In Local Paralysis unattended by organic lesion of the nervous centres, particularly in Mercurial and Lead Palsy, galvanism has proved highly serviceable. Mr. Grantham found it particularly useful in a peculiar form of Paralysis which attacks block-printers. In Incontinence of Urine in Children dependent on loss of nervous power, Mr. Simon§ successfully employed galvanism, the current being passed along a catheter which had been previously introduced into the bladder. In Paralysis of the Bladder and Vesical Catarrh, electricity proved effectual in the hands of M. Peterquin; || and a case of Impotence cured by the same means is recorded by Dr. N. Althaus.¶ Dr. Rodolfi has successfully employed electricity in the case of Hydrocele.**
Its use requires to be persevered in.
Wilson Philip employed galvanism. By transmitting its influence from the nape of the neck to the pit of the stomach, he gave decided relief in every one of the twenty-two cases in which he employed it. The power varied from ten to twenty-five pairs of plates. He also found it, when thus applied, very serviceable in some cases of Indigestion.
George Thompson. of the Madras Service. It was obtained from fifty small plates, and sent through the spine, by small blistered surfaces on the neck, sacrum, and feet, for ten minutes. In one case the patient was able to walk between two men after the first application; and after the second, with the assistance of one. He gradually recovered. It was found much more effectual when directed through the spinal cord than along the nerves of the extremities. Dr. Malcolmson considers that galvanism will probably be of use in the removal of the paralytic symptoms.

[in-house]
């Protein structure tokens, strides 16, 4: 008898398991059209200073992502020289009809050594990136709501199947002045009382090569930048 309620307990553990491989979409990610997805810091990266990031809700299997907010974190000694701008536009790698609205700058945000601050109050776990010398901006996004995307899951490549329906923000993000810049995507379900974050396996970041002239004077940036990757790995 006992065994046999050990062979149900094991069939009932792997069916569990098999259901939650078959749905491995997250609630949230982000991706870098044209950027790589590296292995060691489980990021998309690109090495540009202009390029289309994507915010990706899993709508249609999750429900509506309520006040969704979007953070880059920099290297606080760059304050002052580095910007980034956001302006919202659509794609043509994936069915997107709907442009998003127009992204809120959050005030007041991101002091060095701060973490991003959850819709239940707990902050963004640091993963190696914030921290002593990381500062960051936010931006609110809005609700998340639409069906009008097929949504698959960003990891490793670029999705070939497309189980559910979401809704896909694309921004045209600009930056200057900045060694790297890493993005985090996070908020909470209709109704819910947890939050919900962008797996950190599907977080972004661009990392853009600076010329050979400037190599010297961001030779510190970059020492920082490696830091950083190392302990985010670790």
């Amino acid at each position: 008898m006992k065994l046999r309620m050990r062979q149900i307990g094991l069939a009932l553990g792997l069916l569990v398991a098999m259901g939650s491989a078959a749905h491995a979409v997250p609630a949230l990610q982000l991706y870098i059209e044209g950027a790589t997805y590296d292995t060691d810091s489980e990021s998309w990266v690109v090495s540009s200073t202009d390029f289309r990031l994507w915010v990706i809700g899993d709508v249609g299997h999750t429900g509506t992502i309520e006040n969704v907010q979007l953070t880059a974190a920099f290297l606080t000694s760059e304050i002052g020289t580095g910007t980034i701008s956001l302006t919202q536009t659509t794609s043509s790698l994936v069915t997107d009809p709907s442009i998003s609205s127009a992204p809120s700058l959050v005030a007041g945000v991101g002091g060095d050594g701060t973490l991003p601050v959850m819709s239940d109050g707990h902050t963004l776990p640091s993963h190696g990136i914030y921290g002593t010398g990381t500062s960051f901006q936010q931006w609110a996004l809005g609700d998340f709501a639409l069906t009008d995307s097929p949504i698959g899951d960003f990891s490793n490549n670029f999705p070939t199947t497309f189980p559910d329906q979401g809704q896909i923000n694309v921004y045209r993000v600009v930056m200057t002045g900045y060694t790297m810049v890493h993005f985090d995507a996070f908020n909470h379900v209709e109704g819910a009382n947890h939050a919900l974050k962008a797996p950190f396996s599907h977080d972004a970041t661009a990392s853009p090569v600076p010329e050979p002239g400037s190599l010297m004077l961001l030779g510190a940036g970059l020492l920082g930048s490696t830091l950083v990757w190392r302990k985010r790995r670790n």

* Althaus, op. cit. Transactions of Obstet. Soc.,1863. Gaz. Hebd. de Med. et de Chir., Jan. 1857. § Med. Times, Nov. 14, 184S. || Banking's Abstract, xxx., p. 218.
¶ Ibid., p. 218. ** Ibid., p. 229.
Philosophical Trans., 1817, p. 22. See Malcolmson on Beri-beri, p. 291.
3087. In Organic Diseases of the Eye, in Opacity of the Cornea, Incipient Cataract, &c., galvanism was employed extensively by Dr. Crusell, of Finland. The success of the treatment is said to have been very striking. Dr. Lerche,* of St. Petersburg, adopted the same practice, and performed some remarkable cures in that city. Mr. H. Lobb has recorded an interesting case of Rheumatic Ophthalmia cured by galvanism; he adds, that in all cases of Ophthalmia in which he used the continuous galvanic current, a rapid cure was effected. Dr. Althaus, however, advocates Faradisation in preference to galvanization in the treatment of opacities of the cornea, in consequence of the peculiar action of the continuous current on the retina (ante).